Study co-authors Drs. Courtney Franklin of Sam Houston State University, J.C. Barnes of The University of Texas at Dallas and Kevin M. Beaver of Florida State University suggested that genetic risk factors conditioned the effects of spanking on antisocial behavior
Interestingly, this gene-environment interaction appeared to be especially important for male participants but not female children in the sample, the researchers said.
Boutwell and colleagues examined the relationship between genetic risk factors for antisocial behavior and the use of corporal punishment in childhood. While prior research has linked the use of corporal punishment with aggression, psychopathology and criminal involvement, the study explored why not all children who were spanked developed such tendencies.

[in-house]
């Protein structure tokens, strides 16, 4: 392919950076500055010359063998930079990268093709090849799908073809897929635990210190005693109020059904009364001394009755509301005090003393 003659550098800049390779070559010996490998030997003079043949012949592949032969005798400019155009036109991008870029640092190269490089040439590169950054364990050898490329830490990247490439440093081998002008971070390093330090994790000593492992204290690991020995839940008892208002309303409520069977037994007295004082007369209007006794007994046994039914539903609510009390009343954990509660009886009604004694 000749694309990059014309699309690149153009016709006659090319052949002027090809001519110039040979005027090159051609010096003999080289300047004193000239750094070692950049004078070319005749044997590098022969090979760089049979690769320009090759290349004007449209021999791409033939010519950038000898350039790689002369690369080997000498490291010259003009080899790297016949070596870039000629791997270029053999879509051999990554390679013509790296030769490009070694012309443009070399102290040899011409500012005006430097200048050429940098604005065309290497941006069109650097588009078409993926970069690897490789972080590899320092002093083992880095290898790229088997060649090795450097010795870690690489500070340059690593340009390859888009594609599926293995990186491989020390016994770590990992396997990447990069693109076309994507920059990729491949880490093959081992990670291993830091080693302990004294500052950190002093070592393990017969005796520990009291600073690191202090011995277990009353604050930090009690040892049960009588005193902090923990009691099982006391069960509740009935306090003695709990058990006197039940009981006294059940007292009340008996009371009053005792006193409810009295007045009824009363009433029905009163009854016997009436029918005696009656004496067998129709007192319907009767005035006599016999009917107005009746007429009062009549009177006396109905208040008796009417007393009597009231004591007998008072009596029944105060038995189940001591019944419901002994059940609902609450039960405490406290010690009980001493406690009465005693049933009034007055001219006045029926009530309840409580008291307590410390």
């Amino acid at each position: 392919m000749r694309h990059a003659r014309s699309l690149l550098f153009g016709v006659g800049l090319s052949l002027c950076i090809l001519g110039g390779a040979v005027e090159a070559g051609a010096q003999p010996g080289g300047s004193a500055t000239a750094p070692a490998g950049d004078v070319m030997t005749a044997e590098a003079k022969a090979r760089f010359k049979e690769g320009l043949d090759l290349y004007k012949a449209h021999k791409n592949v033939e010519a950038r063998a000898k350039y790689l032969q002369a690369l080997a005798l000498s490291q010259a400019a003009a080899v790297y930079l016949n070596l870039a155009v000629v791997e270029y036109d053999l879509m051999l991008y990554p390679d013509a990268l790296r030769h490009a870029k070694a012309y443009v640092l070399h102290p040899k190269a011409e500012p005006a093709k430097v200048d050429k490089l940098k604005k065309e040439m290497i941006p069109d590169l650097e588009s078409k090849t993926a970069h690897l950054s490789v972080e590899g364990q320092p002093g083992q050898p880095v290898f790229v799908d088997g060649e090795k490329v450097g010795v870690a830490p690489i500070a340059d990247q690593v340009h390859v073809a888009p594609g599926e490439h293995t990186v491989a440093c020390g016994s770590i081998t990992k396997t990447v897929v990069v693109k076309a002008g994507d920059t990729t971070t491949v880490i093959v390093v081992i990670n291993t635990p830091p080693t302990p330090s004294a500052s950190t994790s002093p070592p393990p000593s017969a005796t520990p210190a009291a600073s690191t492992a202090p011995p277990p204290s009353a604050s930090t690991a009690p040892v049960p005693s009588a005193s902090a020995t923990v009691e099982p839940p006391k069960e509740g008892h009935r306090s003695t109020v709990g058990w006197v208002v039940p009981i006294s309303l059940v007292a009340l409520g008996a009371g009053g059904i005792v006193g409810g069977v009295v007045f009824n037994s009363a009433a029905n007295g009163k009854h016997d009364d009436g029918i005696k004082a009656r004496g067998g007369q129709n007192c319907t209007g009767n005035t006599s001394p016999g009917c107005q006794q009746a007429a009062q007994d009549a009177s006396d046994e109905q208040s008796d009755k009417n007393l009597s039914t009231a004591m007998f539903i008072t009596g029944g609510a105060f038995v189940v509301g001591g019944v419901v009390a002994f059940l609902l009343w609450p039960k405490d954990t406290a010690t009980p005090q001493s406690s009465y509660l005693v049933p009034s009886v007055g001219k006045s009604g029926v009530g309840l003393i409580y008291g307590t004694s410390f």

The findings were published in the journal Aggressive Behavior.
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